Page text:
Our lab is focused on understanding how neurons set up elaborate structures that are tailored to send and receive electrical signals over large distances and through complex networks of connections. Neurons undergo dynamic structural changes in response to external growth cues during development as well as learning and memory, and die back in the absence of positive growth cues. These growth cues are received at the cell surface and are trafficked into the cell via a network of membrane-bound compartments called endosomes.
We still do not understand the identity of the internal compartments from which growth cues signal, the special properties of those compartments that enable signaling to occur, and ultimately how the hundreds of proteins that make up the membrane traffic machinery can themselves be regulated to tune signaling up or down. These receptor trafficking events are implicated in neuronal diseases ranging from neurodegenerative disease to mental retardation and addiction, underlining the health importance of understanding how signal transduction is modulated by intracellular membrane traffic in neurons.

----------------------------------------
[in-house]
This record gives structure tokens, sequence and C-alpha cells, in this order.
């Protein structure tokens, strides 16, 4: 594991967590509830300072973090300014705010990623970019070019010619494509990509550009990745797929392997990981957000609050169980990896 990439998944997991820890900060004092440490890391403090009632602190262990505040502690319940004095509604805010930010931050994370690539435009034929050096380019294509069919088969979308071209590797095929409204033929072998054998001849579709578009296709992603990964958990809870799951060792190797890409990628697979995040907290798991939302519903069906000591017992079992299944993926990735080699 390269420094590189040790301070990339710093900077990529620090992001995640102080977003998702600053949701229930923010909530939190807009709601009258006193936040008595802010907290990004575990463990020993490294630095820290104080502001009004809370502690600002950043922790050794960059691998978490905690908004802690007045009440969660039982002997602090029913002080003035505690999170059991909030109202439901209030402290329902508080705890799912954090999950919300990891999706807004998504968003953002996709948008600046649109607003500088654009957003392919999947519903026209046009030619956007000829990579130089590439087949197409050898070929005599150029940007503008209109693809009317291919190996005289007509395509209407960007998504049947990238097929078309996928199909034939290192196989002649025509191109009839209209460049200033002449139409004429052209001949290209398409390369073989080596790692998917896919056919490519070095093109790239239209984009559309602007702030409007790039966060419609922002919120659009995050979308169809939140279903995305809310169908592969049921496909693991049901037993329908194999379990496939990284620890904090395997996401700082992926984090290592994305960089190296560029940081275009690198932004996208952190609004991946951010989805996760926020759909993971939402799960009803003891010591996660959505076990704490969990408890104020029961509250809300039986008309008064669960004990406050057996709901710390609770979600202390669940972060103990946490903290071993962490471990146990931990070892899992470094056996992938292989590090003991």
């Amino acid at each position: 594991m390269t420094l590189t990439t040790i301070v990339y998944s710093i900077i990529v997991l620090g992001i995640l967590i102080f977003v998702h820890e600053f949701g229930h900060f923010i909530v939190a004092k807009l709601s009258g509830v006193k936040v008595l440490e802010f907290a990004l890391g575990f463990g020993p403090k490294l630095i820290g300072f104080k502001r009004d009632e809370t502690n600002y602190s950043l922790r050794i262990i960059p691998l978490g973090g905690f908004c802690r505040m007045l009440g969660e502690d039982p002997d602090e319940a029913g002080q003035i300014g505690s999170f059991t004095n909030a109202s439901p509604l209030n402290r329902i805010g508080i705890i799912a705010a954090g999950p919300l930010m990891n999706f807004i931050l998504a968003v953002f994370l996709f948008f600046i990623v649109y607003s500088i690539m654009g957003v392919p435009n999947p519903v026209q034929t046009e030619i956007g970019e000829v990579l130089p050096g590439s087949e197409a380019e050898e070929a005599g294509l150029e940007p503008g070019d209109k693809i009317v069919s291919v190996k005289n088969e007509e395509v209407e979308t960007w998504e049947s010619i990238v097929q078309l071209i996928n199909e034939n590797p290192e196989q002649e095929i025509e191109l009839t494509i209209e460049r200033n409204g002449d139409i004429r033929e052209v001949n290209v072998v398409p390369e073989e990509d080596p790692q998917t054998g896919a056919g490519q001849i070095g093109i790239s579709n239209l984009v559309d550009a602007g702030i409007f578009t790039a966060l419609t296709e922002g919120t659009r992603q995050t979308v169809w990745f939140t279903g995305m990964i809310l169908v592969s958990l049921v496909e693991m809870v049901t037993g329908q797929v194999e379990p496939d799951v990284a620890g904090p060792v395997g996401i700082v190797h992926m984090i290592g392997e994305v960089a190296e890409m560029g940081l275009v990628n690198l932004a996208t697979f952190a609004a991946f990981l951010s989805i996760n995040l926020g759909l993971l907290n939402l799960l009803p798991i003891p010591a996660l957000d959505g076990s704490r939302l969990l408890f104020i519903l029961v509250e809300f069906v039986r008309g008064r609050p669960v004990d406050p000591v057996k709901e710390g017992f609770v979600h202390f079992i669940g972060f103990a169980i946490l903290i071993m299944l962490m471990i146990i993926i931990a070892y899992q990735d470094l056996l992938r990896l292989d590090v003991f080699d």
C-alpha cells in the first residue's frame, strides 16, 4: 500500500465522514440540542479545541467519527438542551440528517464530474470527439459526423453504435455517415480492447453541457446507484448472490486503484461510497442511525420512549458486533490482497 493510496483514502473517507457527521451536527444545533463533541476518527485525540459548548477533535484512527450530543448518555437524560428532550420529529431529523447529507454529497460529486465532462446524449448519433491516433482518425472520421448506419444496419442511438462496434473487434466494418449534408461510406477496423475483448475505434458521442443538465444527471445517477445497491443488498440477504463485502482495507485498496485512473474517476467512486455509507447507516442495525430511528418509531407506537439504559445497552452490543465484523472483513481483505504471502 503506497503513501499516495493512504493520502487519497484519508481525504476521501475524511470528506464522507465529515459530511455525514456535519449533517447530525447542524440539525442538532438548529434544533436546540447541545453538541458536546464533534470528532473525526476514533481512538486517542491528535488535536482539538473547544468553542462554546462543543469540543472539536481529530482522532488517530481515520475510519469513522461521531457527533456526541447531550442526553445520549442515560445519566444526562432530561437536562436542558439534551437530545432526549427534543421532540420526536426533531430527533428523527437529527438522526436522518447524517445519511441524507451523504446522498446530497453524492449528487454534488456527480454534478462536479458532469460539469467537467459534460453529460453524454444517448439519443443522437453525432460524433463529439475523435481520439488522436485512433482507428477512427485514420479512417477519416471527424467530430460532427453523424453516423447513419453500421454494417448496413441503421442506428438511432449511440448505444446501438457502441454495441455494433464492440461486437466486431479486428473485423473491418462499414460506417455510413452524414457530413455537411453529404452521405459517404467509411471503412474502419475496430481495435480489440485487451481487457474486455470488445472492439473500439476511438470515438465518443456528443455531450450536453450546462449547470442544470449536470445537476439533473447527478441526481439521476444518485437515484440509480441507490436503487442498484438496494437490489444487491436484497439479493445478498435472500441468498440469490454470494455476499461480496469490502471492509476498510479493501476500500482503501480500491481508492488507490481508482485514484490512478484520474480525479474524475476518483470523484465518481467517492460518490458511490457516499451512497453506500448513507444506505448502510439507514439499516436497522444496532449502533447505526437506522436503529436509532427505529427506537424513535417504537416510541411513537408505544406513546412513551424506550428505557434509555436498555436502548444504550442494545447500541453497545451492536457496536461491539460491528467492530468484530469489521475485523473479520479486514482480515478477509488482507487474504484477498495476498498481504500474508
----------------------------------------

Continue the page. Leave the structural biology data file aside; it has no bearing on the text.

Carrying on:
We use a combination of biochemistry, genetics, and live imaging in the fruit fly nervous system to unravel the molecular mechanisms by which the traffic of signaling receptors that control the architecture of synapses is regulated by interacting networks of membrane remodeling proteins.